BRUSSELS (Reuters) - In almost seven decades of European Union integration, Friday’s summit in Brussels may go down in history as the most hygienic, as leaders gathered in the shadow of the coronavirus pandemic.
Holding their first meeting in person since February, the 27 EU leaders sat in a chamber designed for more than 10 times that number, in an almost-empty building where meeting rooms were cleaned every time presidents and prime ministers took a break.
Headphones and microphones were regularly disinfected, filtered air was pumped into the meeting chamber and leaders - wearing a range of sombre and colourful face masks - were asked to keep a distance of 1.5 metres between them.
Summit chairman Charles Michel welcomed leaders into the glass and steel Europa building with an elbow bump, while Belgium’s Prime Minister Sophie Wilmes bowed in salutation before taking her seat at a desk complete with hand sanitizer.
European Commission President Ursula von derv Leyen was also taking no risks, crossing her arms up against her chest as she approached summit colleagues before they began the two-day meeting to agree a coronavirus economic recovery fund.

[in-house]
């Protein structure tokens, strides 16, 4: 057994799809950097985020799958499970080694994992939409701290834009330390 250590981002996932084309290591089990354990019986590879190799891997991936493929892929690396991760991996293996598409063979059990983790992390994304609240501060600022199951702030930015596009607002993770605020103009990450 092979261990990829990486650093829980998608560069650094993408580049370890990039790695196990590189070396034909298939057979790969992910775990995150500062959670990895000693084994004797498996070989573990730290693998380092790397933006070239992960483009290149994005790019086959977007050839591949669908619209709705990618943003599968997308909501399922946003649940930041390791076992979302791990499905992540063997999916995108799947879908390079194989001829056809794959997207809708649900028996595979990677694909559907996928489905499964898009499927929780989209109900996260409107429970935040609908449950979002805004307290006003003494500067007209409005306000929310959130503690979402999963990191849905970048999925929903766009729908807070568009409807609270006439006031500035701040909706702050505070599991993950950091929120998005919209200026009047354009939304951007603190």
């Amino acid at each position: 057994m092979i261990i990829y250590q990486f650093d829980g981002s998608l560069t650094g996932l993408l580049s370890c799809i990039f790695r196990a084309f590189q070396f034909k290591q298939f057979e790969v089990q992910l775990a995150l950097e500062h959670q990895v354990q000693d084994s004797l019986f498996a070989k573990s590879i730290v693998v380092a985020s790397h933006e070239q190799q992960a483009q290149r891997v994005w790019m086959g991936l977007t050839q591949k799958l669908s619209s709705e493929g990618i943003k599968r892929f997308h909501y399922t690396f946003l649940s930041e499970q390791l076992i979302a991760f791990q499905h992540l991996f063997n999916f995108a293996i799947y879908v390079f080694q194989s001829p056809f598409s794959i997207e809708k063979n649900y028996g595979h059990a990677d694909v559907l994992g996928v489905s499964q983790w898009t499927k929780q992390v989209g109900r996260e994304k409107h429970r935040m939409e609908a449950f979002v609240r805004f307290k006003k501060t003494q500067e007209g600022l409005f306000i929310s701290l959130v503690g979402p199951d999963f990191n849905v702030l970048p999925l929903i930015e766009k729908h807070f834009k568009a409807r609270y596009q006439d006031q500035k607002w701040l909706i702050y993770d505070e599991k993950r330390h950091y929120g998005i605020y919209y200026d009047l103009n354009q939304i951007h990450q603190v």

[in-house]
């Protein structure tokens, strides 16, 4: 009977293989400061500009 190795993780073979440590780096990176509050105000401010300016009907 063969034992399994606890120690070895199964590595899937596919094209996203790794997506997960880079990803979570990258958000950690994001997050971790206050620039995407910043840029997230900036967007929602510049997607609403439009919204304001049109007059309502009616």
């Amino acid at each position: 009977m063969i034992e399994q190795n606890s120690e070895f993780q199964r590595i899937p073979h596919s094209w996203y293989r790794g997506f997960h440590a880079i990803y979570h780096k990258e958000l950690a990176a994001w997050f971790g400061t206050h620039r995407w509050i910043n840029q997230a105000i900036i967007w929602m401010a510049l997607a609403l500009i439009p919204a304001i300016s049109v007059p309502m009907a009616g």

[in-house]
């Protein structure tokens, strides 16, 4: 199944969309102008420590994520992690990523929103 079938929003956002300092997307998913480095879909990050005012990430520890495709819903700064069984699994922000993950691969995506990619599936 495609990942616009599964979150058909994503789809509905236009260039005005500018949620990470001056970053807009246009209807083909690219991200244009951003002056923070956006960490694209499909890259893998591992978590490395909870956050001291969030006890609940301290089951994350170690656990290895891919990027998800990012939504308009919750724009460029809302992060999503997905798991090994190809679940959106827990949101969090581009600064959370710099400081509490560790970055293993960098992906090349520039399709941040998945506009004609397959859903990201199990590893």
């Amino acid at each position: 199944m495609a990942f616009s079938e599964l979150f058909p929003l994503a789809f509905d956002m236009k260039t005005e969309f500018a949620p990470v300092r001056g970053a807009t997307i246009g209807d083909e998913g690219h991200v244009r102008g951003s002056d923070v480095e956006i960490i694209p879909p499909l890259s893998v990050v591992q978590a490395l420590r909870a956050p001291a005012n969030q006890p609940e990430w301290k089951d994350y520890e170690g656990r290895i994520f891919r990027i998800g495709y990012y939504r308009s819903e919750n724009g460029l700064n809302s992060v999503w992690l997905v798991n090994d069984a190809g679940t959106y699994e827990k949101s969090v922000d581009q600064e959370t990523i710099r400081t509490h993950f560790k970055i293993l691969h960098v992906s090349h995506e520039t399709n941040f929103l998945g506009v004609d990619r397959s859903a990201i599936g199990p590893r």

Dispensing with customary handshakes and cheek pecks, German Chancellor Angela Merkel kept her hands clasped, while Luxembourg’s premier Xavier Bettel tried for a little cheer, sporting a face mask emblazoned with the word Moien, or “good day” in Luxembourgish.
Also gone from the EU headquarters were the more than 700 accredited Brussels-based correspondents, and their radio and TV crews, usually clamouring for news, leaving the huge, marble-clad atrium of the adjoining Justus Lipsius building completely empty.
But with no reporters’ questions for the arriving leaders some looked at ill at ease with their prepared statements to an official camera crew.
“Let me start again,” said Michel on camera after he stammered his opening words.
Writing by Robin Emmott; Editing by John Chalmers and Louise Heavens